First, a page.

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José María Linares Lizarazu (July 10, 1808 – ?) was born in Tical, Potosí, on a farm. Belonging to the noble and wealthy family of the Counts of Lords and House of Rodrigo in Navarre, Linares was related to the Spanish nobility. He was educated at the Royal and Pontifical University of Chuquisaca.

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Political career

Early in his life, Linares gravitated toward the world of politics, earning a number of administrative appointments in various governments. In 1839 he was called by the new president, General Velasco, to take charge of the portfolio of the Interior. After this Linares was appointed Minister to Spain, where he negotiated the treaty that recognized Bolivia's independence. Serving as president of the Senate, in 1848 he was briefly called (in Velasco's temporary absence) to take provisional charge of the executive. Soon thereafter, he became leader of the so-called Partido Generador (Generator Party), which advocated democracy, civilian control of politics, and a return of the Bolivian military to its barracks. This earned Linares the mistrust of most governments of the time (which were de facto), and a few stints in exile. Nevertheless, he became the country's most important civilian and constitutionalist leader, with a growing following.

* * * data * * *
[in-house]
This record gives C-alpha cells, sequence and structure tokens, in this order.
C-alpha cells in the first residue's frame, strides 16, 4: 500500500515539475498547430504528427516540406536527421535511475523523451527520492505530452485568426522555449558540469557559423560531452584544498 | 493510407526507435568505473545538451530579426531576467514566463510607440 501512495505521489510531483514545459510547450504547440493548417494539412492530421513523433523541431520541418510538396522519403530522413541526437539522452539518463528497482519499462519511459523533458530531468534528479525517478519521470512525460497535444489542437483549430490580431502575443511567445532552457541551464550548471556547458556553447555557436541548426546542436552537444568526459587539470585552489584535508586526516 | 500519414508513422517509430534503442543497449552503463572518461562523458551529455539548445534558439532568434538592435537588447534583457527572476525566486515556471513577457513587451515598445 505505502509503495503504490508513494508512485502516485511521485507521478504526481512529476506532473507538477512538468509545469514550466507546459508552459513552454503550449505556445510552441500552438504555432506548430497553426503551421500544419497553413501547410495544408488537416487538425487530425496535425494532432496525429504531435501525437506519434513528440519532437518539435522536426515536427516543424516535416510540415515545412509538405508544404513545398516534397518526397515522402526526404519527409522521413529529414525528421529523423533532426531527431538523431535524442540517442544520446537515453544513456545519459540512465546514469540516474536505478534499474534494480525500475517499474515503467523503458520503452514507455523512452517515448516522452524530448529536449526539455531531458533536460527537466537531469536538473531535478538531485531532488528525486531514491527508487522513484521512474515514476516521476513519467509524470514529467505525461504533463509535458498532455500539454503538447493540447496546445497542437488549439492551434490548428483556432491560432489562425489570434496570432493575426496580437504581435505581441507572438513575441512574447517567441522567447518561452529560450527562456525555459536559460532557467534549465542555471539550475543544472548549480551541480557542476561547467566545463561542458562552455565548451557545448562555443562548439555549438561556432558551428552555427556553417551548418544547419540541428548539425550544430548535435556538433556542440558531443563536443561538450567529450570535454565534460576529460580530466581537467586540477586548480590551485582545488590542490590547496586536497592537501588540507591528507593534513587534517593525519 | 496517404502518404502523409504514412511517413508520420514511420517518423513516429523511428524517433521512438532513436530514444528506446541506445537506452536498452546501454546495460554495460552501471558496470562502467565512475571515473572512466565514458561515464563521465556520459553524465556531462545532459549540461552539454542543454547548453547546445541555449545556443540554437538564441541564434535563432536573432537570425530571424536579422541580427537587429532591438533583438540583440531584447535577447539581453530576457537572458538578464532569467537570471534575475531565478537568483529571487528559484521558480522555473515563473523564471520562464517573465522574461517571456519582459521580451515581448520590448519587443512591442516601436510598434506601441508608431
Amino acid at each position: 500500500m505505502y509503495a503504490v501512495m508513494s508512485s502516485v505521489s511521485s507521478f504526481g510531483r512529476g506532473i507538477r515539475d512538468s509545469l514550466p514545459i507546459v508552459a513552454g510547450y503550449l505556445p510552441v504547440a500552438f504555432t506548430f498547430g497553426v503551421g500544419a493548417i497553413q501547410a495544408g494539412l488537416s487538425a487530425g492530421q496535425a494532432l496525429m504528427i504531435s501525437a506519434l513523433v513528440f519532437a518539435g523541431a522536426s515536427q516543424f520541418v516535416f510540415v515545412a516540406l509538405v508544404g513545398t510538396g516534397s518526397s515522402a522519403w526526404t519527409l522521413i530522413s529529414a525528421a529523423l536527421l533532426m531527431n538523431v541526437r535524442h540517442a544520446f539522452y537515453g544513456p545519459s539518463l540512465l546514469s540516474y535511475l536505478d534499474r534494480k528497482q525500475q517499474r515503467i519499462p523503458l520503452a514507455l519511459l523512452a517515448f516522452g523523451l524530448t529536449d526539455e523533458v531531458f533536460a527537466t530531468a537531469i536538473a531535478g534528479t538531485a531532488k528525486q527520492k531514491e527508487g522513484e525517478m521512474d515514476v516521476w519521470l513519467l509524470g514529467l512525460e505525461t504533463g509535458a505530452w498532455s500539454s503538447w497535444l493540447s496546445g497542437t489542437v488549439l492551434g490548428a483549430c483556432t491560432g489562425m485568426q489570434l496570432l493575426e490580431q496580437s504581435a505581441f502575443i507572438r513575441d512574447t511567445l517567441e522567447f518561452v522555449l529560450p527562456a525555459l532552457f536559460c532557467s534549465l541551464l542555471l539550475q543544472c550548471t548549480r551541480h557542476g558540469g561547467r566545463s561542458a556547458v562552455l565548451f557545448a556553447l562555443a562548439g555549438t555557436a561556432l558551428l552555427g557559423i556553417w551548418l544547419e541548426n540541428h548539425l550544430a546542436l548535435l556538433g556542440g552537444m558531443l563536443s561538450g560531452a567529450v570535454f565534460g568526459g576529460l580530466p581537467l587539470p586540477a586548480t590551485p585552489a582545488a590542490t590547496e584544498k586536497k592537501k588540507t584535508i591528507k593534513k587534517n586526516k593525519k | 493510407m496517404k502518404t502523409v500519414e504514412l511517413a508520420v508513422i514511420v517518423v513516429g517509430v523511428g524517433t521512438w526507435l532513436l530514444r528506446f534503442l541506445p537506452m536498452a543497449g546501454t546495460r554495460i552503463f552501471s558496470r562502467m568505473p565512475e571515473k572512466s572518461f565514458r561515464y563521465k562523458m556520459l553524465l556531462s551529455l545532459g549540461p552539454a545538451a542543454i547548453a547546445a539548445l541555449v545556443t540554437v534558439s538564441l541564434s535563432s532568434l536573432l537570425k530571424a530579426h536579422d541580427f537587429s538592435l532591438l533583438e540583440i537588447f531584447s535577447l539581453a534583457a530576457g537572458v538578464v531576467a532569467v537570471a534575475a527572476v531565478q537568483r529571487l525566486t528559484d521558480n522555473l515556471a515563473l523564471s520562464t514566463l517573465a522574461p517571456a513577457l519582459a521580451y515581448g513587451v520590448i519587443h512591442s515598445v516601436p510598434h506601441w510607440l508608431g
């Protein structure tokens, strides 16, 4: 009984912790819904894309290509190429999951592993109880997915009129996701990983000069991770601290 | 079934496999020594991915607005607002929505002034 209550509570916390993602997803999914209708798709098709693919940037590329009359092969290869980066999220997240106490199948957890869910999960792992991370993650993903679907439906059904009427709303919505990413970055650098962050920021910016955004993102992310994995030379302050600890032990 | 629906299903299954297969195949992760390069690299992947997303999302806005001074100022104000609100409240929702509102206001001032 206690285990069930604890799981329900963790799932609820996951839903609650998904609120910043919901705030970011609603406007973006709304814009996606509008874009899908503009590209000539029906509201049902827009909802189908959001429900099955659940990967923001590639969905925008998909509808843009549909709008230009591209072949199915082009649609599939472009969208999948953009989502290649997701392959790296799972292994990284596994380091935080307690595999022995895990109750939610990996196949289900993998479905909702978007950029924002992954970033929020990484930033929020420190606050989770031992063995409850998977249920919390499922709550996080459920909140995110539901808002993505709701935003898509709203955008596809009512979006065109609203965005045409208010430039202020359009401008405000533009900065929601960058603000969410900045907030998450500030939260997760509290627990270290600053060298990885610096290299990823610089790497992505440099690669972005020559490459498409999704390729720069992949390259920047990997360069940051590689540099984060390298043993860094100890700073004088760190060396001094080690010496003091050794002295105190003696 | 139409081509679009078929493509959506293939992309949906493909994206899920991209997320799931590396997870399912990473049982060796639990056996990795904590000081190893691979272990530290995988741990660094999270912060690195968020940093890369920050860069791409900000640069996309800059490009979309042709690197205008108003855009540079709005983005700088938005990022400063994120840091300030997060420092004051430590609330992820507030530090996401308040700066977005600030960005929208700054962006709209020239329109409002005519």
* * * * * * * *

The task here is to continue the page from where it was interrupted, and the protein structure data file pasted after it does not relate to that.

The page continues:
President of Bolivia

In 1857, Linares came to power at the head of a pro-civilian military coup d'état, a novelty in the country. Indeed, save for a couple of brief and minor exceptions, he can be said to be the first civilian president of Bolivia. Having toppled General Jorge Córdova (Belzu's son in law), Linares legitimized his rule via the ballot box, when he was elected constitutional president by a large majority. Originally, his administration was one of the most energetic and honest that the country had seen. He introduced many reforms, and vigorously attacked the abuses that had crept into the public administration. Along the way, of course, he made many enemies, who in turn conspired against him. Rebellions and uprisings became the order of the day.

Dictator for Life

Unable to remain in power by other means, in 1858 Linares did the unthinkable: he proclaimed himself "Dictator for Life", ruling by decree and by the force of arms—paradoxically, in order to restore order and eliminate all coups in the future. It was a contradiction of everything he had always purported to stand for, and predictably he became quite unpopular. In 1861, he was overthrown as a result of a coup sponsored by his own Minister of War, José María de Achá. Linares was then banished to Chile, where he died that same year, 1861.

References

Preceded by
Jorge Córdova
President of Bolivia
Provisional

1857–1861
Succeeded by
José María de Achá
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